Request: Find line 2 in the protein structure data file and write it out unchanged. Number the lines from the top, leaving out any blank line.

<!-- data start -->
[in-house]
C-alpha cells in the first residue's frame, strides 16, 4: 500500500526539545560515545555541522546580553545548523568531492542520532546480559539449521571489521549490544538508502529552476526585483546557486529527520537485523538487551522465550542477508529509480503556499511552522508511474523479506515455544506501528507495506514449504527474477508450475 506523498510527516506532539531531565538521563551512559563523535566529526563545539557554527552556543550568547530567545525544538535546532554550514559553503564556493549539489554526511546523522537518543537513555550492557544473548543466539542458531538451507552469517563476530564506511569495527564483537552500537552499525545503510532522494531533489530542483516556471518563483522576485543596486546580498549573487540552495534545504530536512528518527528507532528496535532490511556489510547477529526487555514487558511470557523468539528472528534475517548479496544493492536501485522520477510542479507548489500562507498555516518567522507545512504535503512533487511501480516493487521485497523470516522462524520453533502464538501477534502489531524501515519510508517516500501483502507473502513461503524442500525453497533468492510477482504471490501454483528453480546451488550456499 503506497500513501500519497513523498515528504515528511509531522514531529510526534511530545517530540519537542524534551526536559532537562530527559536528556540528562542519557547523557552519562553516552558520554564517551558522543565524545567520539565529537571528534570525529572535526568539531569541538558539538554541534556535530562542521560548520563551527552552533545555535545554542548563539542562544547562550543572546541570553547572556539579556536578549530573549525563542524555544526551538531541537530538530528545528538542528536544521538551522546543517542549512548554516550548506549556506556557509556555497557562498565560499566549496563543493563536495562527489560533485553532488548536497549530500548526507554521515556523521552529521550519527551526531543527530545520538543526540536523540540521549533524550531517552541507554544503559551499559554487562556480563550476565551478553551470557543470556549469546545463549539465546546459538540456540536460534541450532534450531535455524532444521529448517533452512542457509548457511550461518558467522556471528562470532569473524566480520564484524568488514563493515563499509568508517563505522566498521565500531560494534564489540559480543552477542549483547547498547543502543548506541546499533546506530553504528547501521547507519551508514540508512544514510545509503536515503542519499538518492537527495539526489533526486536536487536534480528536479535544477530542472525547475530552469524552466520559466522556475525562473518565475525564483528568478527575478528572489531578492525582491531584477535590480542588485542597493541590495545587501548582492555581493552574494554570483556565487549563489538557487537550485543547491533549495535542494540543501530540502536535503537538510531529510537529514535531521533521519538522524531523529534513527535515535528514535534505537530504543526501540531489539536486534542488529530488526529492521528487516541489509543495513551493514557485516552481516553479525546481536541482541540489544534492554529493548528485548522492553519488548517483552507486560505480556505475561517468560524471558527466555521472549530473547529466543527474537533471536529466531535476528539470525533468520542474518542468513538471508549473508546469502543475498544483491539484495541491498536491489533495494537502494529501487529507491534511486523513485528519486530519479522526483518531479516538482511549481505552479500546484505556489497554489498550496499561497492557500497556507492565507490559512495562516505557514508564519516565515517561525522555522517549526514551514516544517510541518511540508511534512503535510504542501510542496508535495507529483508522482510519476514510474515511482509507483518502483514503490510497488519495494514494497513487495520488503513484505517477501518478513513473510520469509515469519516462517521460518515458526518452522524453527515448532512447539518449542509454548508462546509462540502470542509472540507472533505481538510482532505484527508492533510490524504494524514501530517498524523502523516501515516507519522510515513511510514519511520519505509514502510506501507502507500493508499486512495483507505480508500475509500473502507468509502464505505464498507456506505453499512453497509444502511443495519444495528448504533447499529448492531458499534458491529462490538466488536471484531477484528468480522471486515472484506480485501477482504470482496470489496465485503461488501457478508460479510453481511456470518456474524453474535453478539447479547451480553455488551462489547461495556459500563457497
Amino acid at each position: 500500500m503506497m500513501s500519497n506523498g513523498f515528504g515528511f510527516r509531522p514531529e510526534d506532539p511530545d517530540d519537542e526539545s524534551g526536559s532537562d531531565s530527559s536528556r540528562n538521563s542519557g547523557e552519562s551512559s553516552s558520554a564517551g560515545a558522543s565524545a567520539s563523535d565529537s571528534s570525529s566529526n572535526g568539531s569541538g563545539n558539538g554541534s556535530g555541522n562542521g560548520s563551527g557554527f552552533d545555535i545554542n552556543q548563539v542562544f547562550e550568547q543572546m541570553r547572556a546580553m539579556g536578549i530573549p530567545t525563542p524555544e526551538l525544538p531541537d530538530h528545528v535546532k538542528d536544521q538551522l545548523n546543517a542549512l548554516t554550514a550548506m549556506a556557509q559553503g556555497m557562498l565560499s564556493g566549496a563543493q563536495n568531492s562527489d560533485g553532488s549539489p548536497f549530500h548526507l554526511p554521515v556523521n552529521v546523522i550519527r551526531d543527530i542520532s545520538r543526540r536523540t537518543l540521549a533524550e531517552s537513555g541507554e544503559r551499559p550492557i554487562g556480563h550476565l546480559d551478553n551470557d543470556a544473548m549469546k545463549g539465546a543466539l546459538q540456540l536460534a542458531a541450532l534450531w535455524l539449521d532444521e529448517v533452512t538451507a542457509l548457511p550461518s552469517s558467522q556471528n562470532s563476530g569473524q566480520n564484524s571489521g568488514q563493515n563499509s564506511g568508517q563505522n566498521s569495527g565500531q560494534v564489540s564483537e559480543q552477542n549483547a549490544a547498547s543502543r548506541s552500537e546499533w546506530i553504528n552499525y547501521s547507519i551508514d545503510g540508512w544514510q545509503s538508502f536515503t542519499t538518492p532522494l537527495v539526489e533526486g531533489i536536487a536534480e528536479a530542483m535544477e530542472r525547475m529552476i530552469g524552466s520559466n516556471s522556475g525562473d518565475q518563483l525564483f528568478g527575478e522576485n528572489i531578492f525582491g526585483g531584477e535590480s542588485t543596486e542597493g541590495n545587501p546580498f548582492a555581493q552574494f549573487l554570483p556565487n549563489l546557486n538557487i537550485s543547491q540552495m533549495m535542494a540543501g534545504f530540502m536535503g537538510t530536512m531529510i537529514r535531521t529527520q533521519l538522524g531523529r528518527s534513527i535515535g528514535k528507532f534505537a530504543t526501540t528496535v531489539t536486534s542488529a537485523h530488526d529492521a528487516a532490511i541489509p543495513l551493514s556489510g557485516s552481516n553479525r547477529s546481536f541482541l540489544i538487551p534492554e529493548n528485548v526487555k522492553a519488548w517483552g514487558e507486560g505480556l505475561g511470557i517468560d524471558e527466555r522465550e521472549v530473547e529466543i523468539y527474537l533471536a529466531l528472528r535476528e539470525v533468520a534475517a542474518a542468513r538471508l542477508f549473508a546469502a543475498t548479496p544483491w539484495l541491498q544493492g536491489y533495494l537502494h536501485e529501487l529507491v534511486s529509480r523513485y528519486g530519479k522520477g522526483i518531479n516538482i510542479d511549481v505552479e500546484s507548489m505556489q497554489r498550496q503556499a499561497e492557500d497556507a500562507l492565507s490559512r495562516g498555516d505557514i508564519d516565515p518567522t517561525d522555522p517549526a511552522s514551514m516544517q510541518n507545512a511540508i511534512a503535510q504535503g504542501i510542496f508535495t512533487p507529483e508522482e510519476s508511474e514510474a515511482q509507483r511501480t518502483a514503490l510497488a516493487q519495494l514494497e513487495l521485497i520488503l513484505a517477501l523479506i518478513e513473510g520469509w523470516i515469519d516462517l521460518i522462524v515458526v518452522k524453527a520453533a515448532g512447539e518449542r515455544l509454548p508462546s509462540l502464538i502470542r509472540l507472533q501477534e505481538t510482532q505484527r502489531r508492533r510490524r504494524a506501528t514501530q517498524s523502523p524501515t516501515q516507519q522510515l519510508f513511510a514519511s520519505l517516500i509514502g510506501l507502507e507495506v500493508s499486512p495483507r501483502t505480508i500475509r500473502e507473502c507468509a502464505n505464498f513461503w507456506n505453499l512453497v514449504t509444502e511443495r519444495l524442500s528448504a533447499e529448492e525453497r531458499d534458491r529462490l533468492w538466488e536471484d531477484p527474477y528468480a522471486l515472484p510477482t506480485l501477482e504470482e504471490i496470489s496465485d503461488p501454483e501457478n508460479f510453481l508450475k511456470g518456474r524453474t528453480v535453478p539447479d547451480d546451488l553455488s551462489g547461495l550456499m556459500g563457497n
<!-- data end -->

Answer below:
C-alpha cells in the first residue's frame, strides 16, 4: 500500500526539545560515545555541522546580553545548523568531492542520532546480559539449521571489521549490544538508502529552476526585483546557486529527520537485523538487551522465550542477508529509480503556499511552522508511474523479506515455544506501528507495506514449504527474477508450475 506523498510527516506532539531531565538521563551512559563523535566529526563545539557554527552556543550568547530567545525544538535546532554550514559553503564556493549539489554526511546523522537518543537513555550492557544473548543466539542458531538451507552469517563476530564506511569495527564483537552500537552499525545503510532522494531533489530542483516556471518563483522576485543596486546580498549573487540552495534545504530536512528518527528507532528496535532490511556489510547477529526487555514487558511470557523468539528472528534475517548479496544493492536501485522520477510542479507548489500562507498555516518567522507545512504535503512533487511501480516493487521485497523470516522462524520453533502464538501477534502489531524501515519510508517516500501483502507473502513461503524442500525453497533468492510477482504471490501454483528453480546451488550456499 503506497500513501500519497513523498515528504515528511509531522514531529510526534511530545517530540519537542524534551526536559532537562530527559536528556540528562542519557547523557552519562553516552558520554564517551558522543565524545567520539565529537571528534570525529572535526568539531569541538558539538554541534556535530562542521560548520563551527552552533545555535545554542548563539542562544547562550543572546541570553547572556539579556536578549530573549525563542524555544526551538531541537530538530528545528538542528536544521538551522546543517542549512548554516550548506549556506556557509556555497557562498565560499566549496563543493563536495562527489560533485553532488548536497549530500548526507554521515556523521552529521550519527551526531543527530545520538543526540536523540540521549533524550531517552541507554544503559551499559554487562556480563550476565551478553551470557543470556549469546545463549539465546546459538540456540536460534541450532534450531535455524532444521529448517533452512542457509548457511550461518558467522556471528562470532569473524566480520564484524568488514563493515563499509568508517563505522566498521565500531560494534564489540559480543552477542549483547547498547543502543548506541546499533546506530553504528547501521547507519551508514540508512544514510545509503536515503542519499538518492537527495539526489533526486536536487536534480528536479535544477530542472525547475530552469524552466520559466522556475525562473518565475525564483528568478527575478528572489531578492525582491531584477535590480542588485542597493541590495545587501548582492555581493552574494554570483556565487549563489538557487537550485543547491533549495535542494540543501530540502536535503537538510531529510537529514535531521533521519538522524531523529534513527535515535528514535534505537530504543526501540531489539536486534542488529530488526529492521528487516541489509543495513551493514557485516552481516553479525546481536541482541540489544534492554529493548528485548522492553519488548517483552507486560505480556505475561517468560524471558527466555521472549530473547529466543527474537533471536529466531535476528539470525533468520542474518542468513538471508549473508546469502543475498544483491539484495541491498536491489533495494537502494529501487529507491534511486523513485528519486530519479522526483518531479516538482511549481505552479500546484505556489497554489498550496499561497492557500497556507492565507490559512495562516505557514508564519516565515517561525522555522517549526514551514516544517510541518511540508511534512503535510504542501510542496508535495507529483508522482510519476514510474515511482509507483518502483514503490510497488519495494514494497513487495520488503513484505517477501518478513513473510520469509515469519516462517521460518515458526518452522524453527515448532512447539518449542509454548508462546509462540502470542509472540507472533505481538510482532505484527508492533510490524504494524514501530517498524523502523516501515516507519522510515513511510514519511520519505509514502510506501507502507500493508499486512495483507505480508500475509500473502507468509502464505505464498507456506505453499512453497509444502511443495519444495528448504533447499529448492531458499534458491529462490538466488536471484531477484528468480522471486515472484506480485501477482504470482496470489496465485503461488501457478508460479510453481511456470518456474524453474535453478539447479547451480553455488551462489547461495556459500563457497